Compiled by Ashutosh Bhardwaj
The editorial in Organiser celebrates the anniversary of Swami Vivekananda’s historic speech at Chicago at the World Parliament of Religions. Many perceive this event “as the beginning of Hindu Renaissance”, as Vivekananda’s journey provided “critical insights to social reforms in general and issues related to women empowerment in particular”.
“Vivekananda had a clear sense of nationhood and the nature of his audience”, the editorial notes. When he addressed “his Western disciples”, Vivekananda argued that “the status of women in Bharat” is “superior” “as compared to that in the Western world… The Western ideal of womanhood is wife, while the eastern ideal is mother”. But in India he exposed “the contradictions between theory and practice”. He concluded “that the root cause of our social and national degradation is our treatment of women”. Vivekananda insisted, “Educate your women first… they will tell you what reforms are necessary for them.”
Vivekananda also provided “strong Vedantic foundation of Spiritual Democracy to the idea of man-woman equality,” the editorial notes. “The possibility of a replicable model of sustainable pluralism lies in acceptance and not just tolerance, of the fundamental equality and equal respect for all religions,” it says.
The Organiser’s cover story is on the debate over women’s entry into the Sabarimala temple. “Since time immemorial, women between the ages of 10 and 50 years do not enter the temple, as per the tantrik rituals of that particular temple,” it says, and argues that “the deity of Ayyappa that is consecrated there is a celibate. Hence young women’s presence would not be acceptable to him”.
It lists certain rituals related to the ancient temple that have undergone changes, and notes that some customs “continue to remain the same”. It notes that “the most important factor to consider is the way agitation was built up around this issue (women’s entry).” “Many in Kerala believe that certain elements working on anti-Hindu traditions are behind this. The recent verdict by high court on Haji Ali Durgah is equated with Sabarimala is also not acceptable to many groups,” it says.
“Several young women made an online campaign,” asserting that they are “ready to wait”. “It means they are ready to wait until they turn 50 before going to Sabarimala,” the article notes.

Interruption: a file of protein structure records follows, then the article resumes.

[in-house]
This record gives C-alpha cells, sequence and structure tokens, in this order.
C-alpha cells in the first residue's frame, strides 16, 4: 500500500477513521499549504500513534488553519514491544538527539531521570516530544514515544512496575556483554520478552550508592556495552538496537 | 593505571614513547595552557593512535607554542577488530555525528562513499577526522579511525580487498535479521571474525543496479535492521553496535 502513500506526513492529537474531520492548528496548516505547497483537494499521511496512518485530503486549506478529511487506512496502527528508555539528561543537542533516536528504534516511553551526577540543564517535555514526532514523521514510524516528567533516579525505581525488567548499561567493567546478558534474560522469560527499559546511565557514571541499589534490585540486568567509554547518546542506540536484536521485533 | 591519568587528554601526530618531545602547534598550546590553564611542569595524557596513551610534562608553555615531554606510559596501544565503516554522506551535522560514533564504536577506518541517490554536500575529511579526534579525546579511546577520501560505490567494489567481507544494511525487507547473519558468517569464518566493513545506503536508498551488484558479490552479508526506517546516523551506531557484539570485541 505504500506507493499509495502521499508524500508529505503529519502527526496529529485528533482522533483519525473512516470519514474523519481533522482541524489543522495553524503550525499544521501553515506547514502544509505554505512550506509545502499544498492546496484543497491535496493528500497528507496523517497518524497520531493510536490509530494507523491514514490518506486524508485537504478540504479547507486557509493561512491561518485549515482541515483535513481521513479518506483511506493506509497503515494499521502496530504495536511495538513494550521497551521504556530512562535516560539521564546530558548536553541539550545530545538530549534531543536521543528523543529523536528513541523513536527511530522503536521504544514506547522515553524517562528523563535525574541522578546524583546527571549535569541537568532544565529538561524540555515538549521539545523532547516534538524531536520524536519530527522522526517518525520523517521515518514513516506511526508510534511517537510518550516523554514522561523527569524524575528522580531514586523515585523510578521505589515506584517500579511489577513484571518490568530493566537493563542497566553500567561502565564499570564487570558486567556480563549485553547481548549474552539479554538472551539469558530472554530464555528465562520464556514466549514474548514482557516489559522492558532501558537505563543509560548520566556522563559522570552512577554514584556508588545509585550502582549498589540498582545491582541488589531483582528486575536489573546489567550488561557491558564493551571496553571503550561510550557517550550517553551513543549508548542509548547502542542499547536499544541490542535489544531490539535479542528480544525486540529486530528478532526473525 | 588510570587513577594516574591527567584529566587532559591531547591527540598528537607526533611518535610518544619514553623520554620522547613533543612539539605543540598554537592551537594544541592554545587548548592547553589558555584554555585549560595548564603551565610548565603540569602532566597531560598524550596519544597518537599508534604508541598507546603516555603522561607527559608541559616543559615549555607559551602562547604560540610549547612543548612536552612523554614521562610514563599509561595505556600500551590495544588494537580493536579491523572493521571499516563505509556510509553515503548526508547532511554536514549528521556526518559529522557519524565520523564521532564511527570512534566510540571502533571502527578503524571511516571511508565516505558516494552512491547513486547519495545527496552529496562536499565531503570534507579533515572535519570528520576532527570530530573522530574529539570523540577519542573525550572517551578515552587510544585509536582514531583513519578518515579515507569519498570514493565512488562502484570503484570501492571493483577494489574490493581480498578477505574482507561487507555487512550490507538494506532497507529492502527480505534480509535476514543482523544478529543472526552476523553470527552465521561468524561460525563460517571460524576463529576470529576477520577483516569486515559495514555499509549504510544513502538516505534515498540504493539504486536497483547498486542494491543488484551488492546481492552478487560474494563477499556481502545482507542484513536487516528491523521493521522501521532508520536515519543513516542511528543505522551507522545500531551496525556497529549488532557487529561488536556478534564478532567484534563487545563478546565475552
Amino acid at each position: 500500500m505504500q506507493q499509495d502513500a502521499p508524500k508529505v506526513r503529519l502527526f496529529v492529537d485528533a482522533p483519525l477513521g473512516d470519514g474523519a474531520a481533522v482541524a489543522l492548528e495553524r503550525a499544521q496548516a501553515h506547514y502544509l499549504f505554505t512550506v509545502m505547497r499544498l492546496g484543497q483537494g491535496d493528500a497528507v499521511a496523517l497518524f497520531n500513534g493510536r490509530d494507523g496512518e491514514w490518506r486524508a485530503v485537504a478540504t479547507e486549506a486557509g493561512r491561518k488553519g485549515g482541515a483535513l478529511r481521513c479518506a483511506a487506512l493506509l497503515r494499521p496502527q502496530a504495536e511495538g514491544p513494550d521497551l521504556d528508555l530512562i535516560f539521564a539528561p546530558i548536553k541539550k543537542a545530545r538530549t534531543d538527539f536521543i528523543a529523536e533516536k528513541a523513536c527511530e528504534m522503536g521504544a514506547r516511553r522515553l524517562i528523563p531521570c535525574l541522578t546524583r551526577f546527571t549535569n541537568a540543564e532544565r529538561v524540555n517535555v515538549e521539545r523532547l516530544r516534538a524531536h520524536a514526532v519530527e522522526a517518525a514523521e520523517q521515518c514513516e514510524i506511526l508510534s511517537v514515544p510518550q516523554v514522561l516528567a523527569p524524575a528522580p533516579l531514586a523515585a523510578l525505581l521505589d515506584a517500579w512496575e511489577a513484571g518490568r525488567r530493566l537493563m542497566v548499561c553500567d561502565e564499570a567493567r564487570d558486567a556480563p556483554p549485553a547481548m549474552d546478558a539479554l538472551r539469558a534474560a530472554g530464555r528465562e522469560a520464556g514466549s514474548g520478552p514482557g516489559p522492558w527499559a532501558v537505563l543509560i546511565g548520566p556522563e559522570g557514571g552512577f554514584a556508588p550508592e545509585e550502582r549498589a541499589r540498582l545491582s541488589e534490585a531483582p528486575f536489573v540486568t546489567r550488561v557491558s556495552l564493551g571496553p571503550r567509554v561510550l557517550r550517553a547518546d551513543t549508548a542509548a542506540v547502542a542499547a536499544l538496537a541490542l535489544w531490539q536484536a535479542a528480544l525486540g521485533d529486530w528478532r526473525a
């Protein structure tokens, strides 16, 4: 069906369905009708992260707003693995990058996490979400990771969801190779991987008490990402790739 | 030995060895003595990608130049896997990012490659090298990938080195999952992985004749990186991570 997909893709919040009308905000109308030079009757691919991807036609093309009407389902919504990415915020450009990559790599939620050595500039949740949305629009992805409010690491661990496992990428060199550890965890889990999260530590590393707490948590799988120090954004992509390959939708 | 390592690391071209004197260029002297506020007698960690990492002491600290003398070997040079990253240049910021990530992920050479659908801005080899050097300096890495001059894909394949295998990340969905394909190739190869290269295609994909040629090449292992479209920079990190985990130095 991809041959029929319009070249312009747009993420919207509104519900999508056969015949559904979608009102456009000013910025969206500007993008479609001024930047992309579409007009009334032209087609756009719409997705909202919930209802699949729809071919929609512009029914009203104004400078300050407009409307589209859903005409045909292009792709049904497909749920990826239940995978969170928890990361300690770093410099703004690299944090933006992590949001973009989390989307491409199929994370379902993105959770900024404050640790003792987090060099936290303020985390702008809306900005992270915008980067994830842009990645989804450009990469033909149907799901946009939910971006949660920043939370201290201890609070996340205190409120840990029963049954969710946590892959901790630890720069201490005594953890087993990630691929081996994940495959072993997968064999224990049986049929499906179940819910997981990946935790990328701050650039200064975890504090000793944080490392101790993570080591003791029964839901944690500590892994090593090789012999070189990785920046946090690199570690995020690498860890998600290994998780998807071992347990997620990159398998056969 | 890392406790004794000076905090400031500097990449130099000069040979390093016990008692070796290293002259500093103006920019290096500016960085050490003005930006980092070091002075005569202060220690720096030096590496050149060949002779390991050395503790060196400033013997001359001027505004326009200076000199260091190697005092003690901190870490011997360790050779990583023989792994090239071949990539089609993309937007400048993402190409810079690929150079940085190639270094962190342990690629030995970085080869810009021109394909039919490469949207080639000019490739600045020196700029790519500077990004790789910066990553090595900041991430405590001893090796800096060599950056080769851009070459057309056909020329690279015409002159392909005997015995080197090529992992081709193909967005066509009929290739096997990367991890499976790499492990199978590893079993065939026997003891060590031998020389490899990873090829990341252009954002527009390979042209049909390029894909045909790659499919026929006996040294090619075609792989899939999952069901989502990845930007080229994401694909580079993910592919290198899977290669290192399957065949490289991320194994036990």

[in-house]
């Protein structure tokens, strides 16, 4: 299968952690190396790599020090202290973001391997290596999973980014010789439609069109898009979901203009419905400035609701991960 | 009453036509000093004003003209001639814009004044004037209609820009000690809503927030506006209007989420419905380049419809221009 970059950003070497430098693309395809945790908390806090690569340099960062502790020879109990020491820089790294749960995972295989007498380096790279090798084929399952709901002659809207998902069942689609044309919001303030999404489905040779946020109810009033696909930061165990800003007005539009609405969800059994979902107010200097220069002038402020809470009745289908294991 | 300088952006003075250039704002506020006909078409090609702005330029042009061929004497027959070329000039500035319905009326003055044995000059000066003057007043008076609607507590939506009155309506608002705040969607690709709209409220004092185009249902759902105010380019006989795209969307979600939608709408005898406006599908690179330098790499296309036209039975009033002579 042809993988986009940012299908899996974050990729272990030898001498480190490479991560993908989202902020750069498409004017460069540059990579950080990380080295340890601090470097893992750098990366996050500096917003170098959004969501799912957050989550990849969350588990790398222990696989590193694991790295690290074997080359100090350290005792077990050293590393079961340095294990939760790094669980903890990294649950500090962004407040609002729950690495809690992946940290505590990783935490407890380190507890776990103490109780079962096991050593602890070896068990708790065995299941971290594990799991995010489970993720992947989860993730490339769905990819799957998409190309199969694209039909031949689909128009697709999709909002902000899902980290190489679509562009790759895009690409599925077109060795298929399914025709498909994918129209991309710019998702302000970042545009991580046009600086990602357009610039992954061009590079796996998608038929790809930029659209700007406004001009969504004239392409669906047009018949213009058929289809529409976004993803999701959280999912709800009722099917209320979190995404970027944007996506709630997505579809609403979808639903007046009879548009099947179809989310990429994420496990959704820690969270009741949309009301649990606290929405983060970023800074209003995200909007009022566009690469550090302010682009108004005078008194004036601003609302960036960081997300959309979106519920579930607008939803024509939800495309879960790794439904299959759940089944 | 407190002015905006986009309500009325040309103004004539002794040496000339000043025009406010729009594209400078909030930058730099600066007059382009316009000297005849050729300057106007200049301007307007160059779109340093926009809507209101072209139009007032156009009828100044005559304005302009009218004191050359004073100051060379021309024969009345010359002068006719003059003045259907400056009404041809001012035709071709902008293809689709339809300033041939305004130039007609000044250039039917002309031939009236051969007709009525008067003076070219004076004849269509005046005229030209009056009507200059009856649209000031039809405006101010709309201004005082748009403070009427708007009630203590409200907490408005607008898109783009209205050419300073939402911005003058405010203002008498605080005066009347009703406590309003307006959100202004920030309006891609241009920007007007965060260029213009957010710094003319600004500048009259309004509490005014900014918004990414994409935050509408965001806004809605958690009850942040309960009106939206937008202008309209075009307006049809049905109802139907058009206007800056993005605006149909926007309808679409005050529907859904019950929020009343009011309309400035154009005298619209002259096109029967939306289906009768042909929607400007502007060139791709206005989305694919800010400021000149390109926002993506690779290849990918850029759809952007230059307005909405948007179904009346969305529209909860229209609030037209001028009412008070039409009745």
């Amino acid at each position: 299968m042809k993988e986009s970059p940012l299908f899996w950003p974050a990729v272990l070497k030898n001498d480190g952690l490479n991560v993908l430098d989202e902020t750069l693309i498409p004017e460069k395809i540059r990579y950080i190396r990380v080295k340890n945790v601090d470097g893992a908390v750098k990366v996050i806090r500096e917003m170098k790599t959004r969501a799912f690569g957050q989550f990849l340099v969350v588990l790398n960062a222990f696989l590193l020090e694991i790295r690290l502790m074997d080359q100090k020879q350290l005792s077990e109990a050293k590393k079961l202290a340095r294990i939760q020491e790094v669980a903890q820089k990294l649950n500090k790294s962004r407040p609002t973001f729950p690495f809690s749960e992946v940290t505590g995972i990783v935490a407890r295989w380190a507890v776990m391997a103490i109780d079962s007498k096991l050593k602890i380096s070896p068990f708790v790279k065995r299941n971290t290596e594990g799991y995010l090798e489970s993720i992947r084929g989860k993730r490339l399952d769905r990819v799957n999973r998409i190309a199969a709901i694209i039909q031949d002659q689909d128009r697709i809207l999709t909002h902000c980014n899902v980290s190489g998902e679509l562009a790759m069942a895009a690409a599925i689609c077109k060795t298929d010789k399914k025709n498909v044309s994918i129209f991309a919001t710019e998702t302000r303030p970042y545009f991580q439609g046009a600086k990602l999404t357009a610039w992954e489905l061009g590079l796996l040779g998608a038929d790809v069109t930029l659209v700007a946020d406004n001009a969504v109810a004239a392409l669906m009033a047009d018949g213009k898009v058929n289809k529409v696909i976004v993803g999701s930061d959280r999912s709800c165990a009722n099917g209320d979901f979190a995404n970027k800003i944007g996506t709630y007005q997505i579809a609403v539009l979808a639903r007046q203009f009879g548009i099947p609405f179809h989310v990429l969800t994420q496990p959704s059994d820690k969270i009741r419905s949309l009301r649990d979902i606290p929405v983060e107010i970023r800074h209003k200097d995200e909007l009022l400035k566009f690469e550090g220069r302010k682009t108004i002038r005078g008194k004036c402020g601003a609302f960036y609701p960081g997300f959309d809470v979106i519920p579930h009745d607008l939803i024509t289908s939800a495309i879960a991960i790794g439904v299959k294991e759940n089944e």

However, senior RSS pracharak Ranga Hari said that “Bharatiya tradition did not discriminate against women since the Vedic times.” “During the Islamic aggression, Hindu women were not safe hence they confined themselves to their homes, and then came the discrimination in rituals,” the article quotes Hari as saying.
An article in Panchjanya explains the Hindu custom of paying offerings to ancestors by performing shraaddh. “The word shraaddh comes from shraddha (faith),” it says and contends that shraadh symbolises displaying faith towards ancestors.
It notes that “1,500 mantras in Vedic literature pertain to shraddha” and says that this indicates the antiquity of the tradition. Shraaddh is also referred to as “kanagat”, which is derived from the word “kanyarkgat”. This word indicates the period when “the sun moves into the kanya raashi (Virgo)”. ‘Such is the significance of shraadhs that it is believed that brave men are not born in places where shraadhs are not performed, the article points out. There are fixed days for performing shraadhs, and in case the date of death is not known, the ritual can be performed on the new moon day of the same month.
“New moon has special significance when it comes to shraadhs,” the article notes and explains, “On this day the abode of the ancestors is very close to us”.
Besides ancestors going back to three generations, shraadhs can be performed for gurus, disciples, friends or any other acquaintance. Only such Brahmins should be invited for performing shraadhs who have knowledge of the Vedas, and are honest, the article notes.